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L. Neil Smith's
Number 576, June 27, 2010

Mercantilism is the same thing that we now call "fascism"

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Corporations, Mercantilism, and Capitalism
by L. Neil Smith

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Attribute to The Libertarian Enterprise

People tend to have mixed feelings about corporations. Just as it's said that "Everybody wants to go to heaven, but nobody wants to die," it's equally true that everybody wants a secure job with good pay and generous benefits, but nobody wants to spend their lives in a cubicle, or on an assembly line. Likewise, everybody wants inexpensive goods and services of a reliable, predictable quality, but nobody wants to surrender their freedom of personal choice or individual sovereignty.

Unfortunately, corporations, especially when they're controlled by individuals who don't take the long view, often seem to find it more convenient or profitable to override or ignore those values—as well as laws written to protect them—than to observe and respect them. In this, they are not unlike government. If we seek freedom, they must be opposed and resisted, whenever necessary, exactly like government. Clearly, it is no better to be oppressed by a corporation than by government.

Corporations are properly associated with mercantilism, rather than capitalism. Mercantilism is a system under which government grants special status to one or more company at the expense of its competitors. The British East India Company, for example, possessed an exclusive, royally-granted "right" to conduct trade between India and China, on the one hand, and the British Empire for more than 250 years.

Private capitalism, by contrast, is a system under which various enterprises compete in the marketplace by offering the highest quality goods and services they can, at the lowest possible prices. Progress occurs as individuals and companies strive to raise quality and lower prices.

The infamous 1773 Boston Tea Party, was as much a revolt against mercantilism (which is the same thing that we now call "fascism"), and the monopolistic British East India Company, as it was against the latest British government tax on tea. Scottish moral philosopher Adam Smith's famous Wealth of Nations was published in 1776 specifically to complain about mercantilism and make a powerful case for private capitalism.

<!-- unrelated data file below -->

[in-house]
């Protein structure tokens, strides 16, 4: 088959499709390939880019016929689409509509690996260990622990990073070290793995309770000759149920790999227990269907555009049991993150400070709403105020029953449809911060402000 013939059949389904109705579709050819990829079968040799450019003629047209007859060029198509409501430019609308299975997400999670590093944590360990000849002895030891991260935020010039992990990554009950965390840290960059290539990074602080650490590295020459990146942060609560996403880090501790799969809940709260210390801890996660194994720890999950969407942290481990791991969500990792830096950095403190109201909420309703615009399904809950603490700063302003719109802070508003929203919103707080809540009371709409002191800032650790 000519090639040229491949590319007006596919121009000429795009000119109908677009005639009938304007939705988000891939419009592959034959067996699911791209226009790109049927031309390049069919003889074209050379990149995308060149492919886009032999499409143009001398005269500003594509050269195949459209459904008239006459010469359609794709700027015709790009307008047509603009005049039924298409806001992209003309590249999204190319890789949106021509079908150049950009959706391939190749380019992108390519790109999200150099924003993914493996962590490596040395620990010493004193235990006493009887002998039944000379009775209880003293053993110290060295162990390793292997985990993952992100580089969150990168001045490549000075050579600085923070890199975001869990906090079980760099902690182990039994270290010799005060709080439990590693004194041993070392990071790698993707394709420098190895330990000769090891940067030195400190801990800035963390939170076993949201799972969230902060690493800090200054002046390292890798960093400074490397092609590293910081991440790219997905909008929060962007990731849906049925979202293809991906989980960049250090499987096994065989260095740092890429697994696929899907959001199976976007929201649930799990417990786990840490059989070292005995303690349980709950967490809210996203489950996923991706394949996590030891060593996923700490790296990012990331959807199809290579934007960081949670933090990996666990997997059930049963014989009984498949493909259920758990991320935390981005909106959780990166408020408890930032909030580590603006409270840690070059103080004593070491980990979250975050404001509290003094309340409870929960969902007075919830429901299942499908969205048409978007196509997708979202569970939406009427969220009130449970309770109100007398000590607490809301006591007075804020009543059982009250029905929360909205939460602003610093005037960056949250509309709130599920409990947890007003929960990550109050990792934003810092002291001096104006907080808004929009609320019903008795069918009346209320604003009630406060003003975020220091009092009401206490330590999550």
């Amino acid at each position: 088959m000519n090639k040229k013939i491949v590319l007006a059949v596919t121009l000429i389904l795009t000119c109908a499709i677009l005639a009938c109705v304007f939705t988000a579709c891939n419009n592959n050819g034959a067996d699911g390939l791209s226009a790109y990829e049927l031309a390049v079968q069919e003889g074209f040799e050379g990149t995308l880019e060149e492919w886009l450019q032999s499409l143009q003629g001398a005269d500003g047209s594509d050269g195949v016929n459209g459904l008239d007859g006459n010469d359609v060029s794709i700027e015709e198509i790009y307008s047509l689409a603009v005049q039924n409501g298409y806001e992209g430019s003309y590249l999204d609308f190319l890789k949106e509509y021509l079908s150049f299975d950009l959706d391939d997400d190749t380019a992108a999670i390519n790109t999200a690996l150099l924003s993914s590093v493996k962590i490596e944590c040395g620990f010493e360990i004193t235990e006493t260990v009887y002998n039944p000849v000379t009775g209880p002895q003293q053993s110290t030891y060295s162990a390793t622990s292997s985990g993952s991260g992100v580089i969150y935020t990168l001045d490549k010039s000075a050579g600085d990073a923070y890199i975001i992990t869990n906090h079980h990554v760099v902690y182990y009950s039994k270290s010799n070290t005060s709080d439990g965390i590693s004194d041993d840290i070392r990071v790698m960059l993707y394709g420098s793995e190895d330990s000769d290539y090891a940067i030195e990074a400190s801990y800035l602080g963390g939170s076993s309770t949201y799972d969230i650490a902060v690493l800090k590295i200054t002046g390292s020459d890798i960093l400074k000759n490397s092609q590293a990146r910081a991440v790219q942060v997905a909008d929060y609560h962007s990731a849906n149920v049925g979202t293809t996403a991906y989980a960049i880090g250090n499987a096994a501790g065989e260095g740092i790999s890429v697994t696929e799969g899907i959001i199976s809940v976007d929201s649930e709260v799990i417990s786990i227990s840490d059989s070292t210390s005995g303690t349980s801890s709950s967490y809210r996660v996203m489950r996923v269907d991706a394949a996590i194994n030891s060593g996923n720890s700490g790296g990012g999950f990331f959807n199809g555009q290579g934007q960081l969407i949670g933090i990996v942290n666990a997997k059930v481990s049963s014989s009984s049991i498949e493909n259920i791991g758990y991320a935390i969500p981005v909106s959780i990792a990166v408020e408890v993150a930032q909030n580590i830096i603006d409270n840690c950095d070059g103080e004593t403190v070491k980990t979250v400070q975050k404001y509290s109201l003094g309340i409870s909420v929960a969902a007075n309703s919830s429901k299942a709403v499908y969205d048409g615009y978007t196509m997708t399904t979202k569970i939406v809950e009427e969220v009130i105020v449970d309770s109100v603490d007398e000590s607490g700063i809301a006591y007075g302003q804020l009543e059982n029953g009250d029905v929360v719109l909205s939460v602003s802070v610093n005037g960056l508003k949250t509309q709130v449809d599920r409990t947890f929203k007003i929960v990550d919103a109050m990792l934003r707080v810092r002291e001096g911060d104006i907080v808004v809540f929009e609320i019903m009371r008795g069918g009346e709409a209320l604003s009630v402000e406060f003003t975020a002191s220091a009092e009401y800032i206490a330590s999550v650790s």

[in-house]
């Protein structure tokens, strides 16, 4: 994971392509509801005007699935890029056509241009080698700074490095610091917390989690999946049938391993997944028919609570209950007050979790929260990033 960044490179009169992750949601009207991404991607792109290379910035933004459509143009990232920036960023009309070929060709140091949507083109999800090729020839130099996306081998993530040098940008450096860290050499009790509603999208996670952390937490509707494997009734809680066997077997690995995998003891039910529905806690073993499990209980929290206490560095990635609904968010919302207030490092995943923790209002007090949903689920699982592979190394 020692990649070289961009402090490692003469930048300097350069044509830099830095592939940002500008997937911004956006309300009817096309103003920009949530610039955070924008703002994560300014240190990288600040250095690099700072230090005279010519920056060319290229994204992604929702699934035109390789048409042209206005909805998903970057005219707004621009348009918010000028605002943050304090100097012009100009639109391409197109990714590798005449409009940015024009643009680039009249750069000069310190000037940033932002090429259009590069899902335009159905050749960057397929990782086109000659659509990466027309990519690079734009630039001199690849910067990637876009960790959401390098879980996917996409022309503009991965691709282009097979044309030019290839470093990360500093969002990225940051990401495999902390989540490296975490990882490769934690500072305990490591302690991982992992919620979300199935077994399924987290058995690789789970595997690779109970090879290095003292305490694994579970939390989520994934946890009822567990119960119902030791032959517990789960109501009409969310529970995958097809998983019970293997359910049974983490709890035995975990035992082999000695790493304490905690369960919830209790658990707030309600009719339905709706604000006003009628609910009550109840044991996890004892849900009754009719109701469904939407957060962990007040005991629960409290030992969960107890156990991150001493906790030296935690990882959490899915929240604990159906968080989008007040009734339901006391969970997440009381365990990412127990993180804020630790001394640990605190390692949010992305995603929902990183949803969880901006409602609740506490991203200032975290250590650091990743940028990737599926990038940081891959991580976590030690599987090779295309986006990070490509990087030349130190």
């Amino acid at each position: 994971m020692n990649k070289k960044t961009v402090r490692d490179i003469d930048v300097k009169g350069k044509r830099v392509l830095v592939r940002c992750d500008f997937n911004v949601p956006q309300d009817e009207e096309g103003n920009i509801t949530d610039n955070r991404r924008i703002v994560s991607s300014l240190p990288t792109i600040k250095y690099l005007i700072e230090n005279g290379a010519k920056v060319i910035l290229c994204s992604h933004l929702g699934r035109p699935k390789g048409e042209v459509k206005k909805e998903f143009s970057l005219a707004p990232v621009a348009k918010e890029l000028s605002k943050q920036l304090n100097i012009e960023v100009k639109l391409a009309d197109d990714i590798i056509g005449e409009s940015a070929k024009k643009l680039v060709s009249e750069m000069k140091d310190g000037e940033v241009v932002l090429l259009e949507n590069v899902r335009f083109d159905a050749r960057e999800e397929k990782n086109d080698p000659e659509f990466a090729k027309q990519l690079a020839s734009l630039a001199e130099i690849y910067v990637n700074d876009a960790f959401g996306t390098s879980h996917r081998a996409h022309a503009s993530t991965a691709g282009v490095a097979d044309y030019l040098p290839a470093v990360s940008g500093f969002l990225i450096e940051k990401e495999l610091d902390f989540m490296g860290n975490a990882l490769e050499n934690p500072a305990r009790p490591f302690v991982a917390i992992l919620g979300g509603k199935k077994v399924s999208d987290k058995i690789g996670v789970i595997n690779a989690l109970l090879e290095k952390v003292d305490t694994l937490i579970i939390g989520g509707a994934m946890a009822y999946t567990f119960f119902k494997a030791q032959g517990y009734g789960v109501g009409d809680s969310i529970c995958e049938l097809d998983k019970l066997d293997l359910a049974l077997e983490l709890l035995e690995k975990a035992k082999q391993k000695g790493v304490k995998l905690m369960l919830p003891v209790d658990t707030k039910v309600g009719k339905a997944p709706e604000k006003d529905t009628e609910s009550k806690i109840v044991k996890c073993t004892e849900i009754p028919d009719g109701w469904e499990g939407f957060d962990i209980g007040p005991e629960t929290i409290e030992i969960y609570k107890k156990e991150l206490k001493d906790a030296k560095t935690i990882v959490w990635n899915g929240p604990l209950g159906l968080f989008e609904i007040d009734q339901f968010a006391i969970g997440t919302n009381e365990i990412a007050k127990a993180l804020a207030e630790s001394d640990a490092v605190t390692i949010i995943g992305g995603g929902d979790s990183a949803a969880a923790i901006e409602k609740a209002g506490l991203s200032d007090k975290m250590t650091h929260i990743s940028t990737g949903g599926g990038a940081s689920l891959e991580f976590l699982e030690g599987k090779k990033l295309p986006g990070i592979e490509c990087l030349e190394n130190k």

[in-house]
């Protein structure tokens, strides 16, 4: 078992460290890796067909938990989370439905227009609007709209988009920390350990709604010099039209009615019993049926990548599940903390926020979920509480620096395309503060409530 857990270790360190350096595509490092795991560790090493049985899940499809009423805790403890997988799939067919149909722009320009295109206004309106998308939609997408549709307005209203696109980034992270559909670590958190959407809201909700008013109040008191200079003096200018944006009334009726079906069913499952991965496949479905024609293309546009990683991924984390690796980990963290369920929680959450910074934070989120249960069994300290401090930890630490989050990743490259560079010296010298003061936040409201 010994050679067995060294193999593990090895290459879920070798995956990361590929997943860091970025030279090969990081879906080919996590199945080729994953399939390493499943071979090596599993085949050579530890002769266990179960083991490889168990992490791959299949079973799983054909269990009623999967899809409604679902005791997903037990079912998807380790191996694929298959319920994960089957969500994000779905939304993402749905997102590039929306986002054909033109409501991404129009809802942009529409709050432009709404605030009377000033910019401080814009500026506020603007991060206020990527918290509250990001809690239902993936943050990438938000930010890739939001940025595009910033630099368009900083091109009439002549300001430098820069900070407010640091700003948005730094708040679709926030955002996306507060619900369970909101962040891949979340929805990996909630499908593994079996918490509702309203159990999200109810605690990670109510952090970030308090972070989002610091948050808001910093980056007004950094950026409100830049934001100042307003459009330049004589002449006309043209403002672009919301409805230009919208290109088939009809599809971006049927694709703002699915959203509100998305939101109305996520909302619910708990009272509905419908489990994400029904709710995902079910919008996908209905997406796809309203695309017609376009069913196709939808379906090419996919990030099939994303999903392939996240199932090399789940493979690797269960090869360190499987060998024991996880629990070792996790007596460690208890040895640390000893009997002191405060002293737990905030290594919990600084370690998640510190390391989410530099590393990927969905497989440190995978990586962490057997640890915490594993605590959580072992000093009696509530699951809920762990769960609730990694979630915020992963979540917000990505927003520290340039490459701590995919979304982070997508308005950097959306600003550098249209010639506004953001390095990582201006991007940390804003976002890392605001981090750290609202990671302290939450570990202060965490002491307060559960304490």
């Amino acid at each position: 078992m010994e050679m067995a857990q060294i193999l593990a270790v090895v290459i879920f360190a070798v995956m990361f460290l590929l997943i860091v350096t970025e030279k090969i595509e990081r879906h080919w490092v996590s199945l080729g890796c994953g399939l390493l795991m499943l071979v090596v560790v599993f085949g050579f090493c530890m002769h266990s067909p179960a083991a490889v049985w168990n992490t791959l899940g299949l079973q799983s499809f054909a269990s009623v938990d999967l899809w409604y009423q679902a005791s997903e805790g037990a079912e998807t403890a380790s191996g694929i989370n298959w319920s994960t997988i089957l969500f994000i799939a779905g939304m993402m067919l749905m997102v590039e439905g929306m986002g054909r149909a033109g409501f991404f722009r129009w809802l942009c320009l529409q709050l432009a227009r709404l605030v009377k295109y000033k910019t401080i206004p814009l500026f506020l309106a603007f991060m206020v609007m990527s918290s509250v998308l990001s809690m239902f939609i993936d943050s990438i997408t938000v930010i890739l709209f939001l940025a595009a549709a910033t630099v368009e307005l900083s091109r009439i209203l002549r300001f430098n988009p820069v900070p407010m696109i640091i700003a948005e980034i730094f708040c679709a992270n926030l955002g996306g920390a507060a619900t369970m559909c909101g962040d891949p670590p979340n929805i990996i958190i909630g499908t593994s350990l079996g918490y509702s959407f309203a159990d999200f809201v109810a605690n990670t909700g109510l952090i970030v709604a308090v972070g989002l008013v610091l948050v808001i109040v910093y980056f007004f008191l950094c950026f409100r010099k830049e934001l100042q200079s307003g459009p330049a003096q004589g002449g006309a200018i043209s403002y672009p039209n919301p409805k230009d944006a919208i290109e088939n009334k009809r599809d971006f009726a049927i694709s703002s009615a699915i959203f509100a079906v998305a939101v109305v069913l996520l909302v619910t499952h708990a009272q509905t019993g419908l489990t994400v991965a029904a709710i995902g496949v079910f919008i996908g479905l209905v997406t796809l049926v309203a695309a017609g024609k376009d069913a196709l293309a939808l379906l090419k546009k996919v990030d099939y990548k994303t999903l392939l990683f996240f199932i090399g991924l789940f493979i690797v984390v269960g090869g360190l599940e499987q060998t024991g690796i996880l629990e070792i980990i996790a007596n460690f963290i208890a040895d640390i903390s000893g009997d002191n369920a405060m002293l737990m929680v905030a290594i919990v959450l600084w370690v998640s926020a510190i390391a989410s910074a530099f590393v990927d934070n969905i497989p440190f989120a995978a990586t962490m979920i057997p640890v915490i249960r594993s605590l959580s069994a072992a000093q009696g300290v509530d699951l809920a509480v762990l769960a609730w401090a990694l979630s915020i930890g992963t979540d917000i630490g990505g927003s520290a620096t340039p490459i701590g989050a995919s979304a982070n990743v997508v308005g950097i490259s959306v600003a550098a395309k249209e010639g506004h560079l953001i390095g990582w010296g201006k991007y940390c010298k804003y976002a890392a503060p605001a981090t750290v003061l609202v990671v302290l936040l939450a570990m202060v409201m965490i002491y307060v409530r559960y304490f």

A corporation is a group of individuals who create or acquire an organization to which they want government to grant special powers and immunities. One of these immunities is "limited liability". Whenever someone sues the corporation successfully, all they can ever hope to recover is whatever wealth is in the name of the corporation. The corporation's owners—the individuals who are actually responsible for whatever the corporation does—are otherwise immune. The accepted "legal fiction" is that the corporation is a person, in and of itself, an individual with rights, whose responsibilities do not extend beyond its corporate boundaries, and are not the same as its owners'.

Most corporations make periodic payments to their owners called "dividends", sharing profits and allowing money to escape the the corporate boundary into private hands where it is immune to demands on the company, a formula for acquiring enormous wealth at little or no risk.

In other words, if my dog bites you, you can sue me. But if I incorporate my dog, he becomes his own person, and I can't be held responsible for what he does. (I'm not absolutely sure of this theory with regard to dogs, but it's what appears to happen with regard to corporations.)